In closing, Governments, insurance companies and the community are all important stakeholders in reducing the social and economic impacts ensued by natural disasters. Commonwealth Caribbean states vulnerabilities are prone to all range of natural disasters that varies state by state. For instance, Jamaica is more prone to “earthquakes” amid their deforestation problem [12] as oppose to St Vincent and the Grenadines more prone to “flooding” which severely destroys agriculture in its wake. Thus, Government and insurance companies must remain committed to building resilience through climate change adaption, investing in disaster risk management, provide affordable insurance to stakeholders and encourage community involvement.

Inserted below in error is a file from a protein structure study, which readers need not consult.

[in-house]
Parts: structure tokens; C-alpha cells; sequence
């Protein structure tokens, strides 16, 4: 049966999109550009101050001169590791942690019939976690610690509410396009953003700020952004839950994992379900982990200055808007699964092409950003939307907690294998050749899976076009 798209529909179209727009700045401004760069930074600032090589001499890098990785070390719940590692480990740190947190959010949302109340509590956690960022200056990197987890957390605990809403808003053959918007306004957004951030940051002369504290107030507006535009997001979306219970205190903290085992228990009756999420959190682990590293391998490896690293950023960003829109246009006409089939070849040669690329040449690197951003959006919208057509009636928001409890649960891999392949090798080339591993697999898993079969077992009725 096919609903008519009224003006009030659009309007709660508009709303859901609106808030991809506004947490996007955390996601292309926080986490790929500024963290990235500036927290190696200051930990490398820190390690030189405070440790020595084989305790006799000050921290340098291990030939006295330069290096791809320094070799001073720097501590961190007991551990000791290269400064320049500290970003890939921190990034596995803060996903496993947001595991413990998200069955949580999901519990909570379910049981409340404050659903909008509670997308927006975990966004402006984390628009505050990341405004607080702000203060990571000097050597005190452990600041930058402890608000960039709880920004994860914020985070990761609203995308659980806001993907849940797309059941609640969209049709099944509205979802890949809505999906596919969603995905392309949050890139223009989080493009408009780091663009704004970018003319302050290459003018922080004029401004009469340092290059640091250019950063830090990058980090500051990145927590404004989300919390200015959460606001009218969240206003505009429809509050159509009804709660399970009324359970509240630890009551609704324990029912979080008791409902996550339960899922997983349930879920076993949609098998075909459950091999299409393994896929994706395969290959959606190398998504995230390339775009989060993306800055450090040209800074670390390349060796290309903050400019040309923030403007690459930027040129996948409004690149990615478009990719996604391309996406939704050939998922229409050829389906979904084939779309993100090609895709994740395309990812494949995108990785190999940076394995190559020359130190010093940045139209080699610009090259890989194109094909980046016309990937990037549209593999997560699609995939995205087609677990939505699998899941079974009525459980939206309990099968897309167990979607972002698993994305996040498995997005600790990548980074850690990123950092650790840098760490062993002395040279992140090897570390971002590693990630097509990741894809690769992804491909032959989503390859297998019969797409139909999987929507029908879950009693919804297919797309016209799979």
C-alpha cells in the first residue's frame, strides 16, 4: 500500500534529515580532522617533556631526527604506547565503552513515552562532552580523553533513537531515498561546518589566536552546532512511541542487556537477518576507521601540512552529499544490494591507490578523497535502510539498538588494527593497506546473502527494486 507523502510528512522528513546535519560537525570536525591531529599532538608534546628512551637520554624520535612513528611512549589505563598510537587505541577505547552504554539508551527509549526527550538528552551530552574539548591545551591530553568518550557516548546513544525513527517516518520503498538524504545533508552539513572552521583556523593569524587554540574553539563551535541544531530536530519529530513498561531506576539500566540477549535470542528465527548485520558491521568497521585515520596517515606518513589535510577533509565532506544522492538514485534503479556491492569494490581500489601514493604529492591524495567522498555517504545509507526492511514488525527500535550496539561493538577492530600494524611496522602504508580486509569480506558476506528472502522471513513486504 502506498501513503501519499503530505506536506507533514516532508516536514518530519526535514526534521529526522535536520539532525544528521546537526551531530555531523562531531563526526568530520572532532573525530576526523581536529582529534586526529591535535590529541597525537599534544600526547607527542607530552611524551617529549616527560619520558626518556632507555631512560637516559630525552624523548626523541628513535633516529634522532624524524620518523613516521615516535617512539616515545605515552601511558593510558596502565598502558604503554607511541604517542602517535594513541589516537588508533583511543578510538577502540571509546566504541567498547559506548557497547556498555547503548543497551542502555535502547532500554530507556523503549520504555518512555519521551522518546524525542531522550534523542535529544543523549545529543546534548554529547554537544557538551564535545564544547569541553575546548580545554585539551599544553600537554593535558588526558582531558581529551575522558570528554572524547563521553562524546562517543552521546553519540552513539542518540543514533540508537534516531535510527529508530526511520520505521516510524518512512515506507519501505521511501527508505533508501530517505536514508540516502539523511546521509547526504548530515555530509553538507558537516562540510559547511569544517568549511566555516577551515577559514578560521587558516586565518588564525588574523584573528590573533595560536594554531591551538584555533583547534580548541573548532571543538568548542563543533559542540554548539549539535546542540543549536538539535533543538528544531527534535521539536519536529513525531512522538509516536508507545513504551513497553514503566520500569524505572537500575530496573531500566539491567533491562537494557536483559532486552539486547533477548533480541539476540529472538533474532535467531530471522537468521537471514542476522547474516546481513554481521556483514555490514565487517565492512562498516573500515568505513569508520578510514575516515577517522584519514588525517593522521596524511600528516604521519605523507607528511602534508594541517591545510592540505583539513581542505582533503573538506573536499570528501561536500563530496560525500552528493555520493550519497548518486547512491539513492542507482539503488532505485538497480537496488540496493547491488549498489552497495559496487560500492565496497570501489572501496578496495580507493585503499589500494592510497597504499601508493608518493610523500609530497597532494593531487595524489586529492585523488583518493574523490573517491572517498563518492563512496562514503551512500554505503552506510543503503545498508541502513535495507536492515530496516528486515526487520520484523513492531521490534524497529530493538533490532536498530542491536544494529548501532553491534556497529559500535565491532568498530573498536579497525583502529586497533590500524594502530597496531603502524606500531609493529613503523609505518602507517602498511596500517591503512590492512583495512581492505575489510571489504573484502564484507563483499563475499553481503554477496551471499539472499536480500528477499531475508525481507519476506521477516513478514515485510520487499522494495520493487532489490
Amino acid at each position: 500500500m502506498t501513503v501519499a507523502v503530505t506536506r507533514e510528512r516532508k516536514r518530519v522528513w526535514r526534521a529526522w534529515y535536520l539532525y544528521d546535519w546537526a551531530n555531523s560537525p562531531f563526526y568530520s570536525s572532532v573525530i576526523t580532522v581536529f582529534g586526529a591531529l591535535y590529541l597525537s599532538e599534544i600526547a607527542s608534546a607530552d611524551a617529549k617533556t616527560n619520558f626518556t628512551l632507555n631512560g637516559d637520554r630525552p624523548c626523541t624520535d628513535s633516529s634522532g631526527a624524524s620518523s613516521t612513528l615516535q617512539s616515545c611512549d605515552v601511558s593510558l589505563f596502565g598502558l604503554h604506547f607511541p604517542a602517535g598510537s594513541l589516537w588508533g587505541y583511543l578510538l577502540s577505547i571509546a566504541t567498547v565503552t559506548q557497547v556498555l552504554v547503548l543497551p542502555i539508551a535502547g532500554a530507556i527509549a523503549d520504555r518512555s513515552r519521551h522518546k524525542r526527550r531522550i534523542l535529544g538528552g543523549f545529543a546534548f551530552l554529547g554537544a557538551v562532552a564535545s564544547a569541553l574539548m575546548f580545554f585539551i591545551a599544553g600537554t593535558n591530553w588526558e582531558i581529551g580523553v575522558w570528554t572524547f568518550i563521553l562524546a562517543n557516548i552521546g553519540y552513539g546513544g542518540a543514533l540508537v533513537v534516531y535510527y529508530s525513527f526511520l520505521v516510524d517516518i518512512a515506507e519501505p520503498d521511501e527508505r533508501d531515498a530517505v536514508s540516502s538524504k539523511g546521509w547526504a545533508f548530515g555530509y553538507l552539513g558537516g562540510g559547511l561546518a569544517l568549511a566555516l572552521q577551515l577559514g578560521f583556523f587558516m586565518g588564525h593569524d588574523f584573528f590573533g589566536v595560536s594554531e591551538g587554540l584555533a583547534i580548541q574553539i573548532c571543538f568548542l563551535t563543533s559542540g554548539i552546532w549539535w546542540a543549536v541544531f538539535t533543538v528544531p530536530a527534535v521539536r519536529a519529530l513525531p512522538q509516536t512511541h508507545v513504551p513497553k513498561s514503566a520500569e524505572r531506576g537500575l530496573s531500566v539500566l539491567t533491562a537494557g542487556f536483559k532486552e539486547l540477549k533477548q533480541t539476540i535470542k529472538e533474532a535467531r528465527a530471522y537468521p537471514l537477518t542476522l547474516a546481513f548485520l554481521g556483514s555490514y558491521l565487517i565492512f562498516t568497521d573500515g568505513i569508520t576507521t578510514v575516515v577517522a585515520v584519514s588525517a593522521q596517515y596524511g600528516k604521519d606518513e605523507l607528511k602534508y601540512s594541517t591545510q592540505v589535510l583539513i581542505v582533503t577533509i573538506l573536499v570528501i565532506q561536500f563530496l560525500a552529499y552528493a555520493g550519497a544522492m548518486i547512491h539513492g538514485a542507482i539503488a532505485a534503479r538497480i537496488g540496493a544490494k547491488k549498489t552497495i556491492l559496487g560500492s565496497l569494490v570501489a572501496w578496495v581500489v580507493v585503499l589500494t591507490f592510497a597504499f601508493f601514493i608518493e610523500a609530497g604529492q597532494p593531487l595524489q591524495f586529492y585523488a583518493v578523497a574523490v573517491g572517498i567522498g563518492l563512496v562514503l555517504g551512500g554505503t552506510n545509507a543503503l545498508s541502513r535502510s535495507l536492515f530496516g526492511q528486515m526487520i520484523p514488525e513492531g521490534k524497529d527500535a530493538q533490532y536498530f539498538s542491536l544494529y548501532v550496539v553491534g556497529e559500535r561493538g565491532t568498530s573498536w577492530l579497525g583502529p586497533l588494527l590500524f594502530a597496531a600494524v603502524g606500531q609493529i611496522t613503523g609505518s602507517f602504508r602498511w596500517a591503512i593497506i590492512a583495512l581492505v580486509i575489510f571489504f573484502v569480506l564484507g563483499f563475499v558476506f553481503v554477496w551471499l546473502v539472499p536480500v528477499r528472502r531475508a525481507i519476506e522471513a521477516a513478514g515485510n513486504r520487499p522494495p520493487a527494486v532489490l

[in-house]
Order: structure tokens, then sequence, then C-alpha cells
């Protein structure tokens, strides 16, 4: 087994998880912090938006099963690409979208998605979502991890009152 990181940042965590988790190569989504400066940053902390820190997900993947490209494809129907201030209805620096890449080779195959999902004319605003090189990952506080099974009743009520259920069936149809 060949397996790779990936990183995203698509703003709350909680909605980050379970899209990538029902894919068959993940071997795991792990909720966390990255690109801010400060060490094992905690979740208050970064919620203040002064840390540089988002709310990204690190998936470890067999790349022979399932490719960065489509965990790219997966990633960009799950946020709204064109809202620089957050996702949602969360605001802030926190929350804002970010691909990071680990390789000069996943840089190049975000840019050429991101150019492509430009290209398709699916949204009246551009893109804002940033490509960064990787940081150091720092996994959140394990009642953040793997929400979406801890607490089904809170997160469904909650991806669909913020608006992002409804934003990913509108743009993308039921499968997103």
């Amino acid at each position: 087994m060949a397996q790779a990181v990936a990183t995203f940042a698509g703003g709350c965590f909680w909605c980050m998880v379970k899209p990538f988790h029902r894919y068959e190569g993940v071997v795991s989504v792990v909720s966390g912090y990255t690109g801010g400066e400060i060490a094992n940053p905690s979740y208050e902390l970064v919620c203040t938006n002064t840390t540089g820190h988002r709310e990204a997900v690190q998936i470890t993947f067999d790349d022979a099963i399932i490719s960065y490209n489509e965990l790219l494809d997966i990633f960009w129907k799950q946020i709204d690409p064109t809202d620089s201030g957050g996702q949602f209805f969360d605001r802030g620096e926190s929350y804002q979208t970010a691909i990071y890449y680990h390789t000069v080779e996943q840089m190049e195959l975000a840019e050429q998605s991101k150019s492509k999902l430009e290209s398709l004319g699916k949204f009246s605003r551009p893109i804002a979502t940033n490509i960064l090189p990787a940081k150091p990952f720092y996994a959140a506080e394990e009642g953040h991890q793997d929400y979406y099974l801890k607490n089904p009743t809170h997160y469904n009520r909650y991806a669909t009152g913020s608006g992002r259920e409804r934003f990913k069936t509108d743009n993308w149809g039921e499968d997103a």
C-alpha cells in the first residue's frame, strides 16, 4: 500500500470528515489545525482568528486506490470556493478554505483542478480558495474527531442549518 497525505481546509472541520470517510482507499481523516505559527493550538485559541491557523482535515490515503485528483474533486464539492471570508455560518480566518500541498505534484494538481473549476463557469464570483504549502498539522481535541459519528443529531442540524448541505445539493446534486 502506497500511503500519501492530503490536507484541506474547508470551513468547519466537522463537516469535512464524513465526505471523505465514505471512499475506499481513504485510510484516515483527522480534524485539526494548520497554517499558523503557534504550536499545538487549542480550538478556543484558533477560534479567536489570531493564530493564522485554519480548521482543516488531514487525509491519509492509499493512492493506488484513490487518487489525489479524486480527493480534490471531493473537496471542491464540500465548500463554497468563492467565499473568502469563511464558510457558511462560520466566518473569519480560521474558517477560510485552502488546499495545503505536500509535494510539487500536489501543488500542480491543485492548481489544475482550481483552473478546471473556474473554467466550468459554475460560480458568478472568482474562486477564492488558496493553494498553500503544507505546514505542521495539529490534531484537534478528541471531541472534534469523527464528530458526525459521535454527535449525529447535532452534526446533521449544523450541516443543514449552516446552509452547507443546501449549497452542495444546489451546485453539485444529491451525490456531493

– Emmanuel Quashie

Reference:

[1] UNISDR (2014). The United Nations Office for Disaster Risk Reduction [online]. Available: http://www.unisdr.org/who-we-are/what-is-drr

[2] Minister of Foreign Affairs et al, St Vincent & the Grenadines (2014). Minister Camillo Gonsalves addressing ECLAC’s Third Meeting of the Caribbean Development Roundtable on the subject of “Articulating the Essential Elements of a Caribbean SIDS Response to Development Challenges” [online]. Available: https://www.youtube.com/watch?v=ngjFShx4VPg

[3] Ibid

[4] Ibid

[5] Minister of Foreign Affairs et al, St Vincent & the Grenadines (2014). Minister Camillo Gonsalves addressing ECLAC’s Third Meeting of the Caribbean Development Round-table on the subject of “Articulating the Essential Elements of a Caribbean SIDS Response to Development Challenges” [online]. Available: https://www.youtube.com/watch?v=ngjFShx4VPg